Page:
The title of the new report from Scotland’s Social Renewal Advisory Board is, ‘If not now, when?’ It’s a great title, but not a great report. There are some areas about which I’d have minor reservations, and others where I’d have major ones. The minor reservations are, for example, the recommendations that:
- “It is time to trust (third sector and community) organisations to do good work without onerous requirements.” Have we forgotten the abuse of charitable status that led to the reform of charity regulation? Look up ‘Moonbeams‘ on Wikipedia.
- “There are several themes that run throughout the report, again with links to Christie. We need to make sure we embed the best partnership and practice.” Partnership is already embedded. On the positive side, it can focus attention on issues that get overlooked, such as poverty or learning disability, and it puts agencies into contact (such as the NHS and the police) where there didn’t used to be much. On the negative side, it eats time and resources, and it can be as much an obstacle to delivery as a help. The Christie Commission took the misconceived position that every organisation should have a ‘common set of duties and powers’, including a general power to ‘advance well-being’ (pp 46-7). That would make every agency responsible for the work of every other agency. Do we really want the health service to share the responsibility for developing railways? If we want agencies to work together, we need an appropriate functional division of responsibilities, effective liaison at the sharp end, and budgeting practices that don’t set up walls between agencies.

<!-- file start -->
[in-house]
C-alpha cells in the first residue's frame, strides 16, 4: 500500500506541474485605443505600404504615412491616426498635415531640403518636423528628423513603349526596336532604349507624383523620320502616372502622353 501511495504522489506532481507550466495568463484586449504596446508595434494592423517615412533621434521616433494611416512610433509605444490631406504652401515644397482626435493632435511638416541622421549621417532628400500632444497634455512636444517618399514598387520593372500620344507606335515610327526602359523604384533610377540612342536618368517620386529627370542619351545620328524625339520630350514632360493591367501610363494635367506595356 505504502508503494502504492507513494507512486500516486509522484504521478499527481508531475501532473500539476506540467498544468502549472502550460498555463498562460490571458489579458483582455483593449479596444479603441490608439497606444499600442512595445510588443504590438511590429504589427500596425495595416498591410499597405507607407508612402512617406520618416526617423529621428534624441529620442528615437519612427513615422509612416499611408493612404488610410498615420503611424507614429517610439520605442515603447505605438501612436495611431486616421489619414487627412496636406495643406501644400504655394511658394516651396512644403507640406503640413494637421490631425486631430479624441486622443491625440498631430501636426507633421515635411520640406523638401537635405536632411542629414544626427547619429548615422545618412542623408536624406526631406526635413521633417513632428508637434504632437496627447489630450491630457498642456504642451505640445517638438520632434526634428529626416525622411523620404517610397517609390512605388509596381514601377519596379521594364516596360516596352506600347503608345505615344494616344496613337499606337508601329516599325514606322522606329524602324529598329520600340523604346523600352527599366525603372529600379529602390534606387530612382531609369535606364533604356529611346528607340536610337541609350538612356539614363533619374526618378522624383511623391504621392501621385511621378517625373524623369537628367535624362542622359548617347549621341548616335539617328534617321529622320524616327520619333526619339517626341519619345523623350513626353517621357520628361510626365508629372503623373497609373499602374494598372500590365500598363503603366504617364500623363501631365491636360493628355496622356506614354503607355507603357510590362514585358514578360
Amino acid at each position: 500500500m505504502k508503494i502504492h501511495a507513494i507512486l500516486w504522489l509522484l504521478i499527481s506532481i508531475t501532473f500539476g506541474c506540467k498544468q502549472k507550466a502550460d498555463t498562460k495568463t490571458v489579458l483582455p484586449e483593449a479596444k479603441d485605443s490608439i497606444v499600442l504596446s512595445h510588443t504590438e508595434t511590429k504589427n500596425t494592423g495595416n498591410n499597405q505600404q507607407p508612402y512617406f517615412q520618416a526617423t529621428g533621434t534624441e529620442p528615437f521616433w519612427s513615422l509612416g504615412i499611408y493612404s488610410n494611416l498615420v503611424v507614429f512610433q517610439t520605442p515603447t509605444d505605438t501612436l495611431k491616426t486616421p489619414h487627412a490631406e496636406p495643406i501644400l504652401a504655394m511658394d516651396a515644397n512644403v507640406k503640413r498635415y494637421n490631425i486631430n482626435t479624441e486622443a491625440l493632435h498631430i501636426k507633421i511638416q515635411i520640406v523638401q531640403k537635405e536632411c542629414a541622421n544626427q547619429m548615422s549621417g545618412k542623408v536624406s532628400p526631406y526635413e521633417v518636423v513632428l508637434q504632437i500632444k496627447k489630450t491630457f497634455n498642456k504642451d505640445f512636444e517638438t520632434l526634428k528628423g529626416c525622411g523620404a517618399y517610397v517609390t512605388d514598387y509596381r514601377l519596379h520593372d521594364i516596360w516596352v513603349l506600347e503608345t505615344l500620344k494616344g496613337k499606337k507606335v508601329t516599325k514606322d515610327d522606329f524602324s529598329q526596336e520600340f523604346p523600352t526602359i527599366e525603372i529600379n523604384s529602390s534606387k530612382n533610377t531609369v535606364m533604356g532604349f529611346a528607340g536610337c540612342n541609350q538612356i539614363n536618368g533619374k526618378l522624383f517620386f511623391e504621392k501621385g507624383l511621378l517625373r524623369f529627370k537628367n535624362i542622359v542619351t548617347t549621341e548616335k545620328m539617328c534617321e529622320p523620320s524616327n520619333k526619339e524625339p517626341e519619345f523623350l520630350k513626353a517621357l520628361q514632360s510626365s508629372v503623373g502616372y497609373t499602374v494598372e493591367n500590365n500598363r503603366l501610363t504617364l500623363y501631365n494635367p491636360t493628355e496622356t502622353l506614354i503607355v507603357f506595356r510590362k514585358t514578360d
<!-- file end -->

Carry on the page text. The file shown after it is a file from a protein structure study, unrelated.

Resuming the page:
- “Hate crime must be addressed for all affected groups. We want to see significant investment in preventative approaches to hate crime, based on evidence of what works. … we want to see a significant improvement in the accessibility of reporting a hate crime or hate incident over the next five years so that hate crime reporting is more closely aligning with actual incidents. We also want to see an increase in people reporting street harassment to Police Scotland whenever they experience it.” This is saying nothing that isn’t already happening. Yes, as someone who’s been responsible for maintaining a synagogue, I’ve been on the receiving end of hate crime; no, sharpening the criminal law is not going to stop it.
All right, these points are not really that ‘minor’. But the ones that got my goat are in a different class. On universal basic services, the Board has this to say:
“calls on the next Scottish Government to adopt the principles of ‘Universal Basic Services’ … In particular, the Scottish Government should undertake pilots into specific actions that could deliver reductions in energy, travel, housing, childcare and digital costs … These could include: … Social tariffs for broadband and other essential digital services – providing free and discounted digital access to low-income families across Scotland. …”
This misses the point of universal basic services completely. They’re not meant to be targeted on people on low incomes; they’re supposed to be there for everyone. I carried on to specific example of broadband, because it shows the point clearly – they’re talking about means-tested or passported services, not universal ones. We should be looking at open-access, community-based broadband.
And then there is anti-poverty policy, where they recommend that the Scottish Government should “develop an approach to anti-poverty work,
including personal debt, that is designed around the needs of the individual”. Of course I want to see well-funded advice and support for individuals, but it’s not an anti-poverty strategy. It’s not even an anti-debt strategy. People are in debt because (a) their incomes are inadequate and (b) the legal terms on which debt is enforced are pernicious. The Scottish Parliament has the power to do something about both of those.